Dionne Warwick was born on December 12, 1941, in East Orange, New Jersey. Her household was filled with music, and as a girl, she joined her church choir. By the time she entered her teens, Warwick was appearing on TV as part of another gospel choir. Before long, she was performing as a backup singer for the likes of Dinah Washington and Ray Charles.
In 1962, the 21-year-old began churning out international hits, such as "Don't Make Me Over," by pairing up with powerhouse songwriters Burt Bacharach and Hal David. In 1963, she fell in love with drummer-turned-actor Bill Elliot; the volatile pair married and divorced twice over a 12-year period. While the singer's personal life was shaky professionally, the chart-busters she wrote with Bacharach and David kept coming, as did her first Grammy Award, for "Do You Know the Way to San Jose?" in 1968. Warwick made her screen debut in 1969 opposite Ozzie Davis in "Slaves." After filming wrapped, she gave birth to son David, and in 1972, to son Damon.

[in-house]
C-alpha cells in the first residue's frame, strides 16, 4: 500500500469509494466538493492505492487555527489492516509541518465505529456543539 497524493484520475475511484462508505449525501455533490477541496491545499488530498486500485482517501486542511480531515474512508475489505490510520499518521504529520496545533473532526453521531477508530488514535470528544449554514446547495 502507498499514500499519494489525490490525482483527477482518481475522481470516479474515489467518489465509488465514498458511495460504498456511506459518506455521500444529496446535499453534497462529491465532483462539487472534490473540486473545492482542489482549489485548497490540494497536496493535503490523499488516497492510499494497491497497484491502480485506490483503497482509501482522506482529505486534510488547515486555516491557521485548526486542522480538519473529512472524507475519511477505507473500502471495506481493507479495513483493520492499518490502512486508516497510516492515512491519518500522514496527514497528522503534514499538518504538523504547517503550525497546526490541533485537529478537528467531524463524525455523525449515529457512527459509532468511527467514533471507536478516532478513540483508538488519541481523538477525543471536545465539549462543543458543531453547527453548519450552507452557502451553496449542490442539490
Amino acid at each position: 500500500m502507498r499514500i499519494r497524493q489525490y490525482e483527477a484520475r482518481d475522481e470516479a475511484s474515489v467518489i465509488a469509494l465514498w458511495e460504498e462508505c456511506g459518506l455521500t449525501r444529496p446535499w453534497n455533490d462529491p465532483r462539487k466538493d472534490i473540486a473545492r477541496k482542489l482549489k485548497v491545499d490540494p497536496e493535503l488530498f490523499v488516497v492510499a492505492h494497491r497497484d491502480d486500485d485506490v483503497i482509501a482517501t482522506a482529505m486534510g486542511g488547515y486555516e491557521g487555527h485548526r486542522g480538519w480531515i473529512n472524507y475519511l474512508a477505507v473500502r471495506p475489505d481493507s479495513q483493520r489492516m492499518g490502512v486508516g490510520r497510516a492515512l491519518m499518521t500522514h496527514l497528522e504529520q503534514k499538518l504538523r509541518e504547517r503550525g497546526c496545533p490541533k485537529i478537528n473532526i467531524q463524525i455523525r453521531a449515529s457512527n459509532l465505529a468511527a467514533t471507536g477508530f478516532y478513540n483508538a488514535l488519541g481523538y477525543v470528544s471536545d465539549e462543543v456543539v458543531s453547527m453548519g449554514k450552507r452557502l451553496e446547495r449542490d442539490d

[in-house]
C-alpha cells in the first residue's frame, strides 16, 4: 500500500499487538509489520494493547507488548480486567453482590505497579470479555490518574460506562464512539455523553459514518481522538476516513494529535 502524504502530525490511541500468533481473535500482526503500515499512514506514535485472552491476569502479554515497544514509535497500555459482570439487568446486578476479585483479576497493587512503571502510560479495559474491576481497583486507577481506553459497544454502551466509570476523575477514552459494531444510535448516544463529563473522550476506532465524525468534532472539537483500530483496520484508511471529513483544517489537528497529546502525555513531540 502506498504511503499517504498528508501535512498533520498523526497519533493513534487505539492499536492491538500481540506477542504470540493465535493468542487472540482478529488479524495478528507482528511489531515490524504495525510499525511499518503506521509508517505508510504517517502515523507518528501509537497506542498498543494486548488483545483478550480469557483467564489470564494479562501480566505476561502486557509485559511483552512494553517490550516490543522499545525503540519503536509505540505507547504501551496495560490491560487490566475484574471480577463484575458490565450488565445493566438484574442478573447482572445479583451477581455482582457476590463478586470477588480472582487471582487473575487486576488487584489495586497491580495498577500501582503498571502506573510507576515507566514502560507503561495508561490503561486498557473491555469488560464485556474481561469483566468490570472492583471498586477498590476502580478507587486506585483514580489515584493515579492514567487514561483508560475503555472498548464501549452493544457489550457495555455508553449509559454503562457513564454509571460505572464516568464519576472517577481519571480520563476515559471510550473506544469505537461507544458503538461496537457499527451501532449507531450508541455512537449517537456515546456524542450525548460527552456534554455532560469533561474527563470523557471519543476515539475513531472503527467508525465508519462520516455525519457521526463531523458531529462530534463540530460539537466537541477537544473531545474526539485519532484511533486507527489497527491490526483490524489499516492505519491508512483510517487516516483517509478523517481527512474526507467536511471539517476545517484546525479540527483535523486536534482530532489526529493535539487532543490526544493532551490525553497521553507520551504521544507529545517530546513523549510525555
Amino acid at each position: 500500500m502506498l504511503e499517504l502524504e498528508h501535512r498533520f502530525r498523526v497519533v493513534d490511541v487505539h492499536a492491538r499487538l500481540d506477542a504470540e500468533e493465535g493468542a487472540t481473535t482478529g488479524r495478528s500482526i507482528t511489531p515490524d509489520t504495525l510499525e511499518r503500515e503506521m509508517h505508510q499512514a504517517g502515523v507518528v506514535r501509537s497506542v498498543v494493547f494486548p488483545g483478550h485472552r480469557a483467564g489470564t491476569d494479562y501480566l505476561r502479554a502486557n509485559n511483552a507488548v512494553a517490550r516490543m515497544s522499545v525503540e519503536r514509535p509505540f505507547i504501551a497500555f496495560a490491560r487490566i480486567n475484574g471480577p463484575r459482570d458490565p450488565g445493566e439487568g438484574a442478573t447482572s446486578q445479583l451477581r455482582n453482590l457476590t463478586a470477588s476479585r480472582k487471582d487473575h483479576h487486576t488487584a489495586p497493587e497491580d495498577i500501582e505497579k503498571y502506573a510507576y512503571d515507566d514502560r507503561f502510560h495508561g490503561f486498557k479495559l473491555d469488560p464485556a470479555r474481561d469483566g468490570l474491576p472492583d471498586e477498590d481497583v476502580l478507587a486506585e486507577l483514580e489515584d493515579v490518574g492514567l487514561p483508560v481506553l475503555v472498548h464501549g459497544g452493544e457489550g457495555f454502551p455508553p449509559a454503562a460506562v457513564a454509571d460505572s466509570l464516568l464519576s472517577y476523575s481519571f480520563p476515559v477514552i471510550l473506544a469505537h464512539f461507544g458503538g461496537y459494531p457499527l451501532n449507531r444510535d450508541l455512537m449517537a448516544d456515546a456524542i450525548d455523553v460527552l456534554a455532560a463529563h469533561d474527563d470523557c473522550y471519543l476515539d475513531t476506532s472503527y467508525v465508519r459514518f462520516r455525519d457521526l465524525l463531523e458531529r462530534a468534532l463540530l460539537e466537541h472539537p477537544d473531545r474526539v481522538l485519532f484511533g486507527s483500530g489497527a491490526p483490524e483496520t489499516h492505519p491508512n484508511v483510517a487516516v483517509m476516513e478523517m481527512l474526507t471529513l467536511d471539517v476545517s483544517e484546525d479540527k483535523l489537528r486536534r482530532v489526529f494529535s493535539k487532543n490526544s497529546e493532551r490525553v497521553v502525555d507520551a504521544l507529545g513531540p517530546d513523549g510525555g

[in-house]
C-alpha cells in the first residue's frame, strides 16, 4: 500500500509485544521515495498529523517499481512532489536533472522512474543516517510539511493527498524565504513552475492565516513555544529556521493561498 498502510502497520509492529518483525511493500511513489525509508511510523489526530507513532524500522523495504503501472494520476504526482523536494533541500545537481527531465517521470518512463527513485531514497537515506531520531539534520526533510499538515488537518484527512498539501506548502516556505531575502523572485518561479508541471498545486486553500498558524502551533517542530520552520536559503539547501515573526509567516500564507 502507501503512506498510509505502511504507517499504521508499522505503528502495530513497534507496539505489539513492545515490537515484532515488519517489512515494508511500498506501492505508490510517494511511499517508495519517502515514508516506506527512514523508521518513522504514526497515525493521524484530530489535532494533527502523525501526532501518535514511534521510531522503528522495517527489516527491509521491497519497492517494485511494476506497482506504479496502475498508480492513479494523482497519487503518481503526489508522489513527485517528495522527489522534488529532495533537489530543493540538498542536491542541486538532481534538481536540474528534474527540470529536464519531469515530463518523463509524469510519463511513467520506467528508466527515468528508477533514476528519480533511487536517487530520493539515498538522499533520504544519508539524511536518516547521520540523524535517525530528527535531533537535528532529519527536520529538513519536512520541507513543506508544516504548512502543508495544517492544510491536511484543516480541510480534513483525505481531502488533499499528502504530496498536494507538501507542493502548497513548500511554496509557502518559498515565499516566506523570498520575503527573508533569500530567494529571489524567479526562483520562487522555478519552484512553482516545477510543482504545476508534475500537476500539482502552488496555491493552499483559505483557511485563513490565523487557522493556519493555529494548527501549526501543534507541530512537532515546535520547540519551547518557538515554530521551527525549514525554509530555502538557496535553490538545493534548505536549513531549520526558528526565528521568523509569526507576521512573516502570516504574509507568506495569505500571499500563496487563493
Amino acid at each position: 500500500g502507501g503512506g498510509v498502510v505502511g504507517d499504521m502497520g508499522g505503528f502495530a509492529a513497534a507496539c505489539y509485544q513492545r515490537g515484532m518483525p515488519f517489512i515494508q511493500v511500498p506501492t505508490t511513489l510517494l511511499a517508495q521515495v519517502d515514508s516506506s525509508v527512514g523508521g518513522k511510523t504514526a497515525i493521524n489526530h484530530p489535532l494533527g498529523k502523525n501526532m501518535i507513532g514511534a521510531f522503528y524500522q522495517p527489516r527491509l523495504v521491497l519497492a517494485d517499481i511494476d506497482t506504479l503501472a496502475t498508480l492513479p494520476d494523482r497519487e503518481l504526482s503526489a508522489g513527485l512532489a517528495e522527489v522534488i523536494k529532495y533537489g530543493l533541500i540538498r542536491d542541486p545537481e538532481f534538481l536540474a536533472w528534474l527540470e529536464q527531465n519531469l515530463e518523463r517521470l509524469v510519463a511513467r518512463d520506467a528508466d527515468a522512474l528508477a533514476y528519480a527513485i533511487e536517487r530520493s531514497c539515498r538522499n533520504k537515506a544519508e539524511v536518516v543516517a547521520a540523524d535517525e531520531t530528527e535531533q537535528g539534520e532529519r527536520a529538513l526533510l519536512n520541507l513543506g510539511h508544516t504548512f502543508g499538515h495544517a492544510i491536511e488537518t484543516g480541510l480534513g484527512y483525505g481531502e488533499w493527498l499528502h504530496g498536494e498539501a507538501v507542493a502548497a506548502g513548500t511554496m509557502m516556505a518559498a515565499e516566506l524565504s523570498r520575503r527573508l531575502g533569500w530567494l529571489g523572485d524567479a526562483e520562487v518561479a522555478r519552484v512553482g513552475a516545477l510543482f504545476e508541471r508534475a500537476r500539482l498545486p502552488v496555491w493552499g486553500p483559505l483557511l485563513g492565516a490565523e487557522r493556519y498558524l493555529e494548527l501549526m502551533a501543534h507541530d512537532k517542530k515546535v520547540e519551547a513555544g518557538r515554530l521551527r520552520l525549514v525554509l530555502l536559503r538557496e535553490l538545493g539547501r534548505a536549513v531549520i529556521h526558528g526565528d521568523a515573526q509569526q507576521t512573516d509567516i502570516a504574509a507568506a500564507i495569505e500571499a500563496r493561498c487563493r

In 1973, Warwick's music-making trio disbanded. She continued on, but it would take six long years to prove that she could do it alone, with the release of "Déjà Vu," her smash two-time Grammy-winning solo album. Around the same time, she landed a gig as host of the popular TV musical variety show "Solid Gold." Warwick used her fame to become an activist, focusing much of her energy on fund-raising for AIDS research. She also became spokesperson for the Psychic Friends Network, a decision that brought her much ridicule and caused her regret in retrospect.
Today, Warwick relishes all of her new opportunities in life — as a grandmother, mentor to hip-hop artists at her son David's record label, global ambassador to the United Nation's Food and Agricultural Organization, and soon-to-be author. But with all that, "I haven't even scratched the surface on the things I want to do," says the 63-year-old mega talent.